The FTSE 100 was up 17.9 points at 6087.5 at 12.04pm on Thursday. Reverting to trend, miners and oil companies provided the lift to the London benchmark as metals prices and the cost of crude recovered.
Man, the hedge fund group, was the notable exception on the leader board –the company gained 22.5p to 611p after reporting strong growth. Man also said that deputy chairman Stanley Fink, who led the group as chief executive from 2000 to 2007, will retire in July.
Among oil companies, Cairn Energy was up 103p at 3418p, Tullow Oil gained 22.5p to 920p and BP added 10p to 615.5p. The Eurasian Natural Resources Corporation was the best performer among the miners, gaining 28p to 1438p.
Oil and natural gas group BG rose by 20p to 1310p as investors await news from Australia's Origin Energy. New reports suggest that BG has raised its all-cash proposal for Origin to over A$13bn, which the Australian group is expected to accept by the end of this week. Earlier in the week, Origin requested a halt in the trading of its Sydney-listed shares pending a statement on the bid.
On the FTSE 250, Carpetright was up 11.5p at 792.5p after news emerged that Bill Gates, the billionaire co-founder of Microsoft Corporation, had picked up a 3 per cent stake in the company.
Housing-related stocks were weak after the latest Nationwide House Price Index revealed 2.5 per cent fall in house prices in May.
Panmure Gordon said that with no immediate relief in sight, prices are "likely to remain in negative territory in the coming months".
"We believe that house builders will continue to find market conditions very difficult throughout 2008 and 2009. Transaction levels continue to be depressed, mortgage approvals are significantly lower, and confidence is poor," the broker said.
The worries hit Persimmon, which was down 19.5p at 494p. Taylor Wimpey lost 6p to 87.5p, Bovis Homes was down 20.75p at 427.25p and Bellway lost 17.5p to 624.5p.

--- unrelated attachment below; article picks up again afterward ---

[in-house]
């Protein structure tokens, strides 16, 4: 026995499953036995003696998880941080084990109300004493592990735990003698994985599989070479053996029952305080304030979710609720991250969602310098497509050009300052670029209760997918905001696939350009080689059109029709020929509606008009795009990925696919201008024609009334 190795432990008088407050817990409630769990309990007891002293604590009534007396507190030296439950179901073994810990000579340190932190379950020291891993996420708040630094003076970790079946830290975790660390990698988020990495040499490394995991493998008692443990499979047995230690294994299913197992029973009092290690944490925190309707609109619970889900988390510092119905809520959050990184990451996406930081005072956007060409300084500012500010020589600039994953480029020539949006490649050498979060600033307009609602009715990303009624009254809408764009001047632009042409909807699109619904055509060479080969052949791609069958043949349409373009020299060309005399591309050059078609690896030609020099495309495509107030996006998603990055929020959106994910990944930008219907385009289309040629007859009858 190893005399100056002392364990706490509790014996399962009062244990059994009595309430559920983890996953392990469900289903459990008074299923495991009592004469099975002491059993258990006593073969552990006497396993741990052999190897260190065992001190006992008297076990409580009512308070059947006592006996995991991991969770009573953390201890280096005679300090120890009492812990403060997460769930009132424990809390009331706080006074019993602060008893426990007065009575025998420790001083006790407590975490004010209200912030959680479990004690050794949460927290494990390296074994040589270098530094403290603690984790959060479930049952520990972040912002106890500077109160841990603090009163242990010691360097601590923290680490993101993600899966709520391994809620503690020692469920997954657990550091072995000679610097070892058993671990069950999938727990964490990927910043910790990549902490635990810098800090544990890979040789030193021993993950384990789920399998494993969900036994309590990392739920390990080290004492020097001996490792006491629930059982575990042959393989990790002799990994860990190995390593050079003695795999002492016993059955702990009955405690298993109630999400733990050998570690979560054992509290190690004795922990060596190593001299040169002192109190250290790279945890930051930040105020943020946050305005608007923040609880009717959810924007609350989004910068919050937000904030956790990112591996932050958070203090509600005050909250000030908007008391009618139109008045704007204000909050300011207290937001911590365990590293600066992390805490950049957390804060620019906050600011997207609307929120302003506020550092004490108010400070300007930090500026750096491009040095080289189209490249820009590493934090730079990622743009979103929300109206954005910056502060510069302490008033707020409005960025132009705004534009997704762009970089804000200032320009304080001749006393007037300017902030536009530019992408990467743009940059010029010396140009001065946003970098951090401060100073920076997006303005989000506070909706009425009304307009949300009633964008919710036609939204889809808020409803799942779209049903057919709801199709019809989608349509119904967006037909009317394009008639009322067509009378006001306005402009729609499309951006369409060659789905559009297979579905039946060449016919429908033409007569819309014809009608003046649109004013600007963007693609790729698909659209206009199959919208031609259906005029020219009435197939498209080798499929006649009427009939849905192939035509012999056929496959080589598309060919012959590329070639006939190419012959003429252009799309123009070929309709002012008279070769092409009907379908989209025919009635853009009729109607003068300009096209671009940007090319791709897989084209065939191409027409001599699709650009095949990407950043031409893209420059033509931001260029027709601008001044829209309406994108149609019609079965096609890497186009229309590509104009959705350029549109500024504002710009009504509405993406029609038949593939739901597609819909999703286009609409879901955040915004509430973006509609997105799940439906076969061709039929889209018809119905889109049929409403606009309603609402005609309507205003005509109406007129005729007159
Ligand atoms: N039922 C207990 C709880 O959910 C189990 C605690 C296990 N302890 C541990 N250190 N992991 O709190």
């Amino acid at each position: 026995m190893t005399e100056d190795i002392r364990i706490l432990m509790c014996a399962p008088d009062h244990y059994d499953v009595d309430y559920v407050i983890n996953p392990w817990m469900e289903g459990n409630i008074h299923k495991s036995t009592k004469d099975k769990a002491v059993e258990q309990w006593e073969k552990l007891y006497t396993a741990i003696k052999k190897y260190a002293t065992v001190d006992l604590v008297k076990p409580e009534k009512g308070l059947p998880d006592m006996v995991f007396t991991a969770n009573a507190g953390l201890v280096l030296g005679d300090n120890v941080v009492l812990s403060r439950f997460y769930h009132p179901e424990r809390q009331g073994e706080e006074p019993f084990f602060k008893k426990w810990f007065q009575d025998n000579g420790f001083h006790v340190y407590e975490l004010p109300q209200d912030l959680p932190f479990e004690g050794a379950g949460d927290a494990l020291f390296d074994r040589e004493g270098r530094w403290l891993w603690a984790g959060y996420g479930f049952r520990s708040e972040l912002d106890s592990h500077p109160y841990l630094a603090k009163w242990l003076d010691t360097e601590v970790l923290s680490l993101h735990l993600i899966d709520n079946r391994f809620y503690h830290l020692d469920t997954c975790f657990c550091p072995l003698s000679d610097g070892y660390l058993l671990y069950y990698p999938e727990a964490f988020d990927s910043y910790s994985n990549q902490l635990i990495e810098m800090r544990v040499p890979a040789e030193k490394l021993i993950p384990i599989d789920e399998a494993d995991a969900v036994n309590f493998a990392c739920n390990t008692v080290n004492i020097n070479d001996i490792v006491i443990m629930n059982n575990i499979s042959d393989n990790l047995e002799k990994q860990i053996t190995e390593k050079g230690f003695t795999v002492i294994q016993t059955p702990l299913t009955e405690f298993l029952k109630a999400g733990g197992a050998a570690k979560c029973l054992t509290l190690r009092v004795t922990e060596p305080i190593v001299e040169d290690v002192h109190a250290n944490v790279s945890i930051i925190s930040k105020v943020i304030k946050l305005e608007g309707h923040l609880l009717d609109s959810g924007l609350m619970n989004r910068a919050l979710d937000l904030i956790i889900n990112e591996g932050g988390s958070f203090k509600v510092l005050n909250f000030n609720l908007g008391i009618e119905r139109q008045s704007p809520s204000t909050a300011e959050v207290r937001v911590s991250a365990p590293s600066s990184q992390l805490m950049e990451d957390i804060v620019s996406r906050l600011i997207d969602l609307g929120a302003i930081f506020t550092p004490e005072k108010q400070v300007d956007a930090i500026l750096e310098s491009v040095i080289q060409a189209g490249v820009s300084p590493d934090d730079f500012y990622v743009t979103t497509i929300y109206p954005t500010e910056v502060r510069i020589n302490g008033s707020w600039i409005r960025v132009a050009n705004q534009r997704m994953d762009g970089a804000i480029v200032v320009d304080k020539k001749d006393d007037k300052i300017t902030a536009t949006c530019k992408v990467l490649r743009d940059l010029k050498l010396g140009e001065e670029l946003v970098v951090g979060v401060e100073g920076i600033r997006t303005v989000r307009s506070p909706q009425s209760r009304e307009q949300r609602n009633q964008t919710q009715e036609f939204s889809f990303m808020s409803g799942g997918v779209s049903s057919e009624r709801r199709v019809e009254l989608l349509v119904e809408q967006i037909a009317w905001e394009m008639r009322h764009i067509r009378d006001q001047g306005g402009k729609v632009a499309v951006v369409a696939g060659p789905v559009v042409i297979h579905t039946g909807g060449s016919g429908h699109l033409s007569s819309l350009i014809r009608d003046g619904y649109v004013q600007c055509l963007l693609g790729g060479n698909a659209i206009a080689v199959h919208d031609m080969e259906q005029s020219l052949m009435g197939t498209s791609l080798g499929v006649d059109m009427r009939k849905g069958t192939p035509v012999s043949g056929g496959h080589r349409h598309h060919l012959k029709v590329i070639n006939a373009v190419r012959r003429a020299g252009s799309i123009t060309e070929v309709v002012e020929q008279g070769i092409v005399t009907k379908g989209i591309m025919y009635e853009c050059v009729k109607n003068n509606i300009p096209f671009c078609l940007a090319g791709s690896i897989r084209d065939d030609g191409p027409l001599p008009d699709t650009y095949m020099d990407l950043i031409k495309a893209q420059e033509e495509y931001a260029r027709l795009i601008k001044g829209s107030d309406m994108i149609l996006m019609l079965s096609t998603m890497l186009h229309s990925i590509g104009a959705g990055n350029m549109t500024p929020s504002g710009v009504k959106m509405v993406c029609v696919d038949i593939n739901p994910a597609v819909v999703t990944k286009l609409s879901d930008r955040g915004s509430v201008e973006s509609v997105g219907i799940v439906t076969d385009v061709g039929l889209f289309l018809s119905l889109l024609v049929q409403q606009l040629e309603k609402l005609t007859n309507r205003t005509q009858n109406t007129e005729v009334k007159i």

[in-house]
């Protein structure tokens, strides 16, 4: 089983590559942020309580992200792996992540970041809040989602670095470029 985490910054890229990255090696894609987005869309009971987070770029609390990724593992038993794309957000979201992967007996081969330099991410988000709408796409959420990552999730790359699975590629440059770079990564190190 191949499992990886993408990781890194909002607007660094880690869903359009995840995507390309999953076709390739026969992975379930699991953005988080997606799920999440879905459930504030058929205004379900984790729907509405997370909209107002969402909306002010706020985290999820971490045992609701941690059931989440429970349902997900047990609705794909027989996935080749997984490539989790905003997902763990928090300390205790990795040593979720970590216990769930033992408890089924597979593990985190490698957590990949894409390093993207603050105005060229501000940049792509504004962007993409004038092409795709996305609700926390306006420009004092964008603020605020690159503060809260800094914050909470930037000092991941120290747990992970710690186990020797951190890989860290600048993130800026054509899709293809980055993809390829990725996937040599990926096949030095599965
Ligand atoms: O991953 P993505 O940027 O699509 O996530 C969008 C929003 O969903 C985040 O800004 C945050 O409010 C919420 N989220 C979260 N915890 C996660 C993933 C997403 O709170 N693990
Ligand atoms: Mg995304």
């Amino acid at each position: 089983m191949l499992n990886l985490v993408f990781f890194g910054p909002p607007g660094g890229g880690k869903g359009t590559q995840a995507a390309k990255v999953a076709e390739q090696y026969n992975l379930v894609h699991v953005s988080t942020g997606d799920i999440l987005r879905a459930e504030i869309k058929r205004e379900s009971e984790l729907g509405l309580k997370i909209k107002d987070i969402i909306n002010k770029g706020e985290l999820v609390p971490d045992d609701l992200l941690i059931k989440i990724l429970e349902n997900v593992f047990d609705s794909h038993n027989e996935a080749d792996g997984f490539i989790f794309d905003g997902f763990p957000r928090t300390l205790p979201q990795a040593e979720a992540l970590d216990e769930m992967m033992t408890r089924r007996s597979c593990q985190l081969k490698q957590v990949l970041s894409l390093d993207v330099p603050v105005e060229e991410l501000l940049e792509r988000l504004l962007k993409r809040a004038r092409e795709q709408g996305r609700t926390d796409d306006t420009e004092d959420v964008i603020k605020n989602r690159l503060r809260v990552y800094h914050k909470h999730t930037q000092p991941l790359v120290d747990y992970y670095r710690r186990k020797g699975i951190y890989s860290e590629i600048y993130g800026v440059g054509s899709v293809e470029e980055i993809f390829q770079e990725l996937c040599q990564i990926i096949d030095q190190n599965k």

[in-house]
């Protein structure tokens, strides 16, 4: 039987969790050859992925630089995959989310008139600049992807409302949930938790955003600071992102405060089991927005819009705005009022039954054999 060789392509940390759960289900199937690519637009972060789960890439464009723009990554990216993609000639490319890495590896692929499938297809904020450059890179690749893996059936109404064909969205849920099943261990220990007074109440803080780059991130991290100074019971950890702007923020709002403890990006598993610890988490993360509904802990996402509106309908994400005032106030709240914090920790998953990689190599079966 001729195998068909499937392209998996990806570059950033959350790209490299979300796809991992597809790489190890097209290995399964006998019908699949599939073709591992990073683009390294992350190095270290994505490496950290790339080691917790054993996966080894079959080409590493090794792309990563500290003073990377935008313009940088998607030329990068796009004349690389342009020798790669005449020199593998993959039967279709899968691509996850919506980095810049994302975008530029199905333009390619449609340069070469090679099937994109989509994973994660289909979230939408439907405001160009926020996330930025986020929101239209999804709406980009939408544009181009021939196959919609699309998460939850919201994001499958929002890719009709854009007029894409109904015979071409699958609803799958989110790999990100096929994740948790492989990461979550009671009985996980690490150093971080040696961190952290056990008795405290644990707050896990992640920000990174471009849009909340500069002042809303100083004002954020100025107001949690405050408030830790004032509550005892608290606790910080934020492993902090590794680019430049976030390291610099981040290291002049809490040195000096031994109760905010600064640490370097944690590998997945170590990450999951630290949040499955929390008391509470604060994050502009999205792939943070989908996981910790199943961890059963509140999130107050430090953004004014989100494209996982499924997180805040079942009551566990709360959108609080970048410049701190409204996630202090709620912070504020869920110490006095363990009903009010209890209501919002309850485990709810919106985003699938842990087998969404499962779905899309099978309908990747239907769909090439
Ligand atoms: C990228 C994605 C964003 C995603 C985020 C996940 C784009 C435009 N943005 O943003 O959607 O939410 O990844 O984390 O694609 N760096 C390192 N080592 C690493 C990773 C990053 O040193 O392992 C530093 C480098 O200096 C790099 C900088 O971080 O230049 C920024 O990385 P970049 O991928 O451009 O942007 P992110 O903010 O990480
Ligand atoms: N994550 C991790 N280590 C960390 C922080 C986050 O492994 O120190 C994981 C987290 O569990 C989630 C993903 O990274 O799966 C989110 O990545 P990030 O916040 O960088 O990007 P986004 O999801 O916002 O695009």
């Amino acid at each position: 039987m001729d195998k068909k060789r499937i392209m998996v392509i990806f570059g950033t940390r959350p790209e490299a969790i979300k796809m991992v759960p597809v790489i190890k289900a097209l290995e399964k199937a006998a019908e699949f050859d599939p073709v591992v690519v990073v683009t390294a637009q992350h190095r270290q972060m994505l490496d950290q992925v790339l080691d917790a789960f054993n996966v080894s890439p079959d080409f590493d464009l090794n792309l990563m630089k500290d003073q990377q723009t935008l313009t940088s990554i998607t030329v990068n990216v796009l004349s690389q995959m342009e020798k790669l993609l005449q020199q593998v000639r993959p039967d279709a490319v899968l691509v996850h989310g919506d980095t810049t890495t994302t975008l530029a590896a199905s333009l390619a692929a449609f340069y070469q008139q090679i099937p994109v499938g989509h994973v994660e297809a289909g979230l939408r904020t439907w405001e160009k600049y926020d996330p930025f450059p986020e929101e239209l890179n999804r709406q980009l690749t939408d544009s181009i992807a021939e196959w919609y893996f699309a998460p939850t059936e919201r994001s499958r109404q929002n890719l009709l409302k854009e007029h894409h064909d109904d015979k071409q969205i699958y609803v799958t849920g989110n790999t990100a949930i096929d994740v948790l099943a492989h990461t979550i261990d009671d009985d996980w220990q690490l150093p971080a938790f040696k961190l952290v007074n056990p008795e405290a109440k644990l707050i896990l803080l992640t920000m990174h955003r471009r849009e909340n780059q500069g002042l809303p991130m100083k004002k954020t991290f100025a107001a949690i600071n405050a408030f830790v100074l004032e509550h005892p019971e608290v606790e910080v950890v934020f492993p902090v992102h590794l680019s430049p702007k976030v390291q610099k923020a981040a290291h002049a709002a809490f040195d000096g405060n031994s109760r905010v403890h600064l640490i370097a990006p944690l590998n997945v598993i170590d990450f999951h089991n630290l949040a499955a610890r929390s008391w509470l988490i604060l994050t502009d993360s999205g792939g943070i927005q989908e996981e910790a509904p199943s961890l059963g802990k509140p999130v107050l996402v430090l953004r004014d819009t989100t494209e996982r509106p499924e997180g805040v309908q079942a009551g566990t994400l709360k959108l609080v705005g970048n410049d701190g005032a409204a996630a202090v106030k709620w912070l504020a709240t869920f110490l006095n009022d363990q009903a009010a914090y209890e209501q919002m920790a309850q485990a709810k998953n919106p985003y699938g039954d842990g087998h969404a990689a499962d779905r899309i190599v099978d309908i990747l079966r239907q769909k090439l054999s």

Construction materials firm Wolseley was also down, losing 19.5p to 537.5p.
Concern for the housing market also hit Bradford & Bingley, the FTSE 250-listed mortgage lender which was down 1p at 96.25p.
Land Securities, the UK's largest real estate investment trust, was down 28p at 1408p after Citigroup, whose analysts forecast a further 17 per cent fall in NAV this year, reduced its target price for the stock to 1600p from 1700p.
"Our valuation is based on long-term forecasts and we like the company on fundamentals, but real estate shares are trading on short-term sentiment. The shares are at risk of falling in the short term: a 20% discount to FY09e NAV would be 1300p," the broker said. Citi also expressed its scepticism about the Trillium de-merger.
"Even a near-term sale of Trillium seems sub-optimal, given the lack of capital available to a purchaser: we would not want to see a sub-prime price accepted," the broker said.
Yell came off the speculative rally path, losing 1p to 129p, after Exane BNP Paribas reduced its target price for the stock to 160p from 330p and highlighted debt issues at the directories group.
"Our analysis shows that Yell is likely to breach its loan covenants in 2009/10e and that it faces possible default in May 2011 (when it is required to repay a significant loan)", the broker said, adding:
"We believe asset sales are likely as part of possible covenant renegotiations with debt holders. In our view, floating YellowBook or selling Latam assets to Telmex would crystallise shareholder value."Reuse content